· Competencies: — Choose the capabilities that most matter to the work. At Google, Kim Scott talked about hiring for general cognitive abilities, leadership, role-related responsibilities and expertise, and googliness (the culture piece).
· Technical Competencies or hard skills: These are the skills and behaviors that people need to do the job (coding, product management, creating the strategic vision and executing, designing, etc.). You can ask them how they have exhibited those competencies and provide an example from a previous job or how they would complete a realistic project they would have to do for this position.
· Interpersonal or soft skills: These are all the intangible that allows the work to get done and the business results to be achieved. It can involve being self-aware and understanding how they are being perceived, managing their time and being dependable, being an effective communicator and clearly spelling out expectations with respect and openness, as well as being a listener and excellent team player.
· Leadership skills: Do they know how to develop others to advance in their role, do they know how to motivate, inspire, care, and appreciate others, can they run high performing teams, manage conflict, and promote DEIB (diversity, equity, inclusion, and belonging) initiatives? Managing and leading a team is different from being an individual contributor.
· Cultural Competencies: Do your values and mission align? You can share the values of the company (e.g., hungry, humble, and smart) and ask how they exhibit those values, and provide an example from a previous job.
· You can use the what/how/tell-me-more framework for follow-up questions. What do you mean? What happened? What does that look like? What is a good example of that? What is your role? What did you do? What did your boss say? What were the results? What else? How did you do that? Please walk me through the steps and how you overcame any obstacles.
Based on the responses, you should provide a score from A-E or 1–5 to each of their questions. When you are done, you can review the scorecards with the hiring committee and advance the candidates with the highest scores. If there are none, you may need to re-source potential candidates.
C. Have a committee. Eliminate siloed interviews in favor of at least 3 people on a panel because each person can be attuned to different aspects and see different things. You can assign roles, such as a hiring manager to organize and then others that are looking for specific competencies. The panel should be made up of not only the hiring manager but peers and if there is a heavy cross-functional component, that person should be there as well. The committee should also be diverse in different areas such as experience, gender, race, etc. Before the interview, members should know the competencies, take notes, fill out a rubric independently, keep a tally, and then debrief their observations and compare impressions and scores. If one person gave a score of a 5 in consciousness and the other gave a score of a 2, the idea is not to agree but expose the different perspectives and increase understanding, vote, and move on. If there are any aspects that you are unsure about, you can drill down on those specific things in the next interview. Southwest conducts a lot of peer and team interviews. These processes help delay and test our intuitions so our decisions are more grounded in more data sources.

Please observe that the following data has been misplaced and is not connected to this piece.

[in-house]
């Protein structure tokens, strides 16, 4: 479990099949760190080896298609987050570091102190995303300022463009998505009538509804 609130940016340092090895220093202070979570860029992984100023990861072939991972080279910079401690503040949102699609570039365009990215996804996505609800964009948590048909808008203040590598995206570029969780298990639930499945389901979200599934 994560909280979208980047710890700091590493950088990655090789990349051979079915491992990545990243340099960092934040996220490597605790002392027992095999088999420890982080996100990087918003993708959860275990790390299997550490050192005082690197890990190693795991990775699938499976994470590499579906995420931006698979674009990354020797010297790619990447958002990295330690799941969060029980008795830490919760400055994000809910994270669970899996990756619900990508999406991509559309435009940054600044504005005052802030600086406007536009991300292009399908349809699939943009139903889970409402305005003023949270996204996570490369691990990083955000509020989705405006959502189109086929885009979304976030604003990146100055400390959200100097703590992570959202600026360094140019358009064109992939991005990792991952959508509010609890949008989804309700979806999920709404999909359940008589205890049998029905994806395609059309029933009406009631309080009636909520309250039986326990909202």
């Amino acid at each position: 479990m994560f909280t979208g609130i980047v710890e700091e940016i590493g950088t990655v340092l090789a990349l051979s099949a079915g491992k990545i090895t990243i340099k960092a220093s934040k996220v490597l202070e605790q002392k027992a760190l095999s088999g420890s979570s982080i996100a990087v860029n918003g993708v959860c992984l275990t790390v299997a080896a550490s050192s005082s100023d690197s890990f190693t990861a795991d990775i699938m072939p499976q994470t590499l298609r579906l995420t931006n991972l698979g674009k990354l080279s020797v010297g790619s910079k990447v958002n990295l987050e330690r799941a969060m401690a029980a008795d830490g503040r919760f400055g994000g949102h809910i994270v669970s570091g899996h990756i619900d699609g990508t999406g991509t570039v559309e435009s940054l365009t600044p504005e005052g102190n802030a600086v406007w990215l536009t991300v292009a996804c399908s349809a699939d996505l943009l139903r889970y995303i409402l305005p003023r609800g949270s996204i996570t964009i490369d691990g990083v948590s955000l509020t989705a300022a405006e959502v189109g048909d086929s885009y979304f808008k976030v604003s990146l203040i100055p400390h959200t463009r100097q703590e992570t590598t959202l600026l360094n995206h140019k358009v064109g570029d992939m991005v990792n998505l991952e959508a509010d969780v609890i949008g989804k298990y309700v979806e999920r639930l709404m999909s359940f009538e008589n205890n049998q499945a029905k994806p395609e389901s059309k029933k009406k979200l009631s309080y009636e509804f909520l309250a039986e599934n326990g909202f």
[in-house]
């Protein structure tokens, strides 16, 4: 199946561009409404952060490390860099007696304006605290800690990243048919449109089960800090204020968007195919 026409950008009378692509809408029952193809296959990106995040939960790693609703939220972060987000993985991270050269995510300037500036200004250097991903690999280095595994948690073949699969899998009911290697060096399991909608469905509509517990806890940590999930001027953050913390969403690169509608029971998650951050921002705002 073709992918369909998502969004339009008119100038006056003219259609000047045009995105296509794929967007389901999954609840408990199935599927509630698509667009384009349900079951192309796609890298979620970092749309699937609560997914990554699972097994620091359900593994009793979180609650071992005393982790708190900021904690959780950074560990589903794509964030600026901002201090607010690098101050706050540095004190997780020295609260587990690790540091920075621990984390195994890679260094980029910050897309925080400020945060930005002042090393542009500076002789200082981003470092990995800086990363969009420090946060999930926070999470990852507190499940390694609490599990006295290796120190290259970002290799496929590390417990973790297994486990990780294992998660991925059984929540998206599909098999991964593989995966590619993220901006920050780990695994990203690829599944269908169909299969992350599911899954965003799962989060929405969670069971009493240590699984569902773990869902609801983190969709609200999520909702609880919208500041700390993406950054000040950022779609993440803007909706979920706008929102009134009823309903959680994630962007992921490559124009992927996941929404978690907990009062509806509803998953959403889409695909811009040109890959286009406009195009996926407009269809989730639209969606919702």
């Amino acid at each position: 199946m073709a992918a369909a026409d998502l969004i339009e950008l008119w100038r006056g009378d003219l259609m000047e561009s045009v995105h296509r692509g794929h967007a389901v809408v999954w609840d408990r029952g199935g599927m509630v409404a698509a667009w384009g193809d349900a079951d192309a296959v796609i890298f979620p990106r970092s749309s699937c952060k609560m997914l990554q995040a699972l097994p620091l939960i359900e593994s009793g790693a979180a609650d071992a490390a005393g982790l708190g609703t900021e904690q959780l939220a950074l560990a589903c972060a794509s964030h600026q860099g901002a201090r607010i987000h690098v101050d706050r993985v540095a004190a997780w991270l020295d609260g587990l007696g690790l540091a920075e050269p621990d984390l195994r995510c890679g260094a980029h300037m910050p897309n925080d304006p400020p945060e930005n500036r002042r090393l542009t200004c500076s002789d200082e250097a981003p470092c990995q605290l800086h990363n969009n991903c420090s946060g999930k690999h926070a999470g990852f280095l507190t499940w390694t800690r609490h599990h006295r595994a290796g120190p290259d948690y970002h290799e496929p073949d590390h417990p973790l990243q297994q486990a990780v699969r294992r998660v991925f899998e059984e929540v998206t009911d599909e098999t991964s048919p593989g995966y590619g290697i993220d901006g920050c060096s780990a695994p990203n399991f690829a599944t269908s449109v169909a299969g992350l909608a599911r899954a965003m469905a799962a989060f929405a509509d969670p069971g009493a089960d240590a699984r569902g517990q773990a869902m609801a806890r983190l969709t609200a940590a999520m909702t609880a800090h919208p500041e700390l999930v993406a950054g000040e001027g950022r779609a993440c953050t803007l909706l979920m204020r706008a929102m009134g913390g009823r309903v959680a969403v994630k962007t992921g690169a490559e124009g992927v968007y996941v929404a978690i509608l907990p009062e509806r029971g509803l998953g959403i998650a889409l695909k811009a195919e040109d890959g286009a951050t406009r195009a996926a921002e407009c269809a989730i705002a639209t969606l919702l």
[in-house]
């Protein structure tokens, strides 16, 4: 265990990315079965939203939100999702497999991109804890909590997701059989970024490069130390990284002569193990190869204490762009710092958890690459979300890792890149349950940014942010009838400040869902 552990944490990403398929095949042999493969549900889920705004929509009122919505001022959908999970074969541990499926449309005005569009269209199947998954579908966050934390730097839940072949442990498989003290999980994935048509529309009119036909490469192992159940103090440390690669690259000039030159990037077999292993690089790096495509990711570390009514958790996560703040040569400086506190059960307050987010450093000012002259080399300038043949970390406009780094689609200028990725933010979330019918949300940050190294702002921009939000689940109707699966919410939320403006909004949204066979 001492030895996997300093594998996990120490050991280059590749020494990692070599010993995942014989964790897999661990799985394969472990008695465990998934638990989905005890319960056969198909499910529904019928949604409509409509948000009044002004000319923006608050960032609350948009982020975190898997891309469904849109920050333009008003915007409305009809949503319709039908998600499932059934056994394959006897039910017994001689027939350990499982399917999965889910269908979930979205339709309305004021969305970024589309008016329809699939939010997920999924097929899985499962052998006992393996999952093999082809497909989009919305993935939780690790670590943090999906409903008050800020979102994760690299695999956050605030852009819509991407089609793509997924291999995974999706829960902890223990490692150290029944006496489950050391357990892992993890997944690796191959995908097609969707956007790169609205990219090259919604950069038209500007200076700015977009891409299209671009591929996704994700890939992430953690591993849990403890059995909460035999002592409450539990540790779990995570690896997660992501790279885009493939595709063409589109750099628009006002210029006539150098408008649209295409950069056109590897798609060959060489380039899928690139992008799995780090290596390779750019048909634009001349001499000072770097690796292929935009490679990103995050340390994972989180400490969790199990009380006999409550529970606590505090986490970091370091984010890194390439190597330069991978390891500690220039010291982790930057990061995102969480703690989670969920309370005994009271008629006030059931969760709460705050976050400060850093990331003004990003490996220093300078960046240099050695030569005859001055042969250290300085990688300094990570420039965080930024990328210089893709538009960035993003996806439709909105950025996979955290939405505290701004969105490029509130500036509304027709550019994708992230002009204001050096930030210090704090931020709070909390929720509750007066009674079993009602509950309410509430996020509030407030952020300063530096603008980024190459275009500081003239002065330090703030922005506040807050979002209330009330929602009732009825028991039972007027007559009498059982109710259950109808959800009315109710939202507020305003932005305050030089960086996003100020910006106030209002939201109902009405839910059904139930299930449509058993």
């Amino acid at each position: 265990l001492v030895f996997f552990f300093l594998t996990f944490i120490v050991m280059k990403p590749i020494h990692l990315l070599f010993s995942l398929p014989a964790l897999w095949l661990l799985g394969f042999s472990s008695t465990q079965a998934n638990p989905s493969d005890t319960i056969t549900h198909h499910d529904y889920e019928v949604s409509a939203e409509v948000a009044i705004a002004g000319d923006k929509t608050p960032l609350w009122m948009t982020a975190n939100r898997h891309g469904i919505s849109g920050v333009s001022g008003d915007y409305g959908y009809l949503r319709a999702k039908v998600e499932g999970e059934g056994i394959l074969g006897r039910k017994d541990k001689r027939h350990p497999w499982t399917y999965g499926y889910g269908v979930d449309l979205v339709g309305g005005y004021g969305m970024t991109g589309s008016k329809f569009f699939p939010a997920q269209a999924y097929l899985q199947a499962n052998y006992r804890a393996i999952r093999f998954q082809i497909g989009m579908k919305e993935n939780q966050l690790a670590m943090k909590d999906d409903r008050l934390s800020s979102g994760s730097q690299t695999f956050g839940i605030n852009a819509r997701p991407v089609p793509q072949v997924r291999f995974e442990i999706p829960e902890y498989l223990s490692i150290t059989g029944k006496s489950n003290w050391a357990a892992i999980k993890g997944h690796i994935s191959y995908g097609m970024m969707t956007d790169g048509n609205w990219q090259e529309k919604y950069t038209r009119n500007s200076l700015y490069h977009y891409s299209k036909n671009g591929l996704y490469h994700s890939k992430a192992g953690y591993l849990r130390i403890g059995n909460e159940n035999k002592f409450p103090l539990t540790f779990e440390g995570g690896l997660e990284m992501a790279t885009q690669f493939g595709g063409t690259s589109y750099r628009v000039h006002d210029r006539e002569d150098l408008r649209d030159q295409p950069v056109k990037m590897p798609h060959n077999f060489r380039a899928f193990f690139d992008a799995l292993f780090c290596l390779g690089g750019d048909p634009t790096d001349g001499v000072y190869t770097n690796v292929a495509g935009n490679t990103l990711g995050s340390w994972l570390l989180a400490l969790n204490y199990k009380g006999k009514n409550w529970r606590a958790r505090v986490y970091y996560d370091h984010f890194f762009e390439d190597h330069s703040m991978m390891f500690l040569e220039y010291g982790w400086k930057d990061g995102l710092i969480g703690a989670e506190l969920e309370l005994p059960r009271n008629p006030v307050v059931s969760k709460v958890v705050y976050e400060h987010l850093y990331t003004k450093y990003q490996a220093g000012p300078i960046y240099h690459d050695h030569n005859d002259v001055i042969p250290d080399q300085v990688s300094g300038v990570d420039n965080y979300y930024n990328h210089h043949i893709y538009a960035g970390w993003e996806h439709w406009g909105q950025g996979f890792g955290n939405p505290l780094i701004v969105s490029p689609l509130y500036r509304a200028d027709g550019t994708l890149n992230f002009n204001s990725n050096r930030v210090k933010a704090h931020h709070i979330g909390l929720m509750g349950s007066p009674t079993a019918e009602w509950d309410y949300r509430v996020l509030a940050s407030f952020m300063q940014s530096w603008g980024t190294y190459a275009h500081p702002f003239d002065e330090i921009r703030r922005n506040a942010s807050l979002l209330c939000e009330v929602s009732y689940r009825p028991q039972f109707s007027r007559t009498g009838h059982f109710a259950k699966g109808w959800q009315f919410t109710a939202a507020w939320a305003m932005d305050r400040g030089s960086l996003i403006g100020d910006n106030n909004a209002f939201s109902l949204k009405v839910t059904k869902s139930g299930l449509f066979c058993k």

Many people complain just how hard it is to get the right hire. The process can be lengthy and there is no guarantee that you are going to bring on great people. Thinking about interrupting biases, having uniform questions, a scorecard for evaluation, and a committee to thoughtfully review the candidates can increase your chances of securing the right candidate.
Quote of the day: “Hiring is the most important people function you have, and most of us aren’t as good at it as we think. Refocusing your resources on hiring better will have a higher return than almost any training program you can develop.” — Laszlo Bock, Former SVP of People Operations at Google
Q: What’s your process for conducting group or one-on-one interviews? How do you choose among the candidates you interview, which criteria do you use to assess a candidate’s performance? Comment and share with us, we would love to hear!
[The next blog in this series 4/5 will focus on asking the best interview questions]
As a Leadership Coach, I partner with leaders to get clarity on the hiring process to secure the best candidate, contact me to learn more.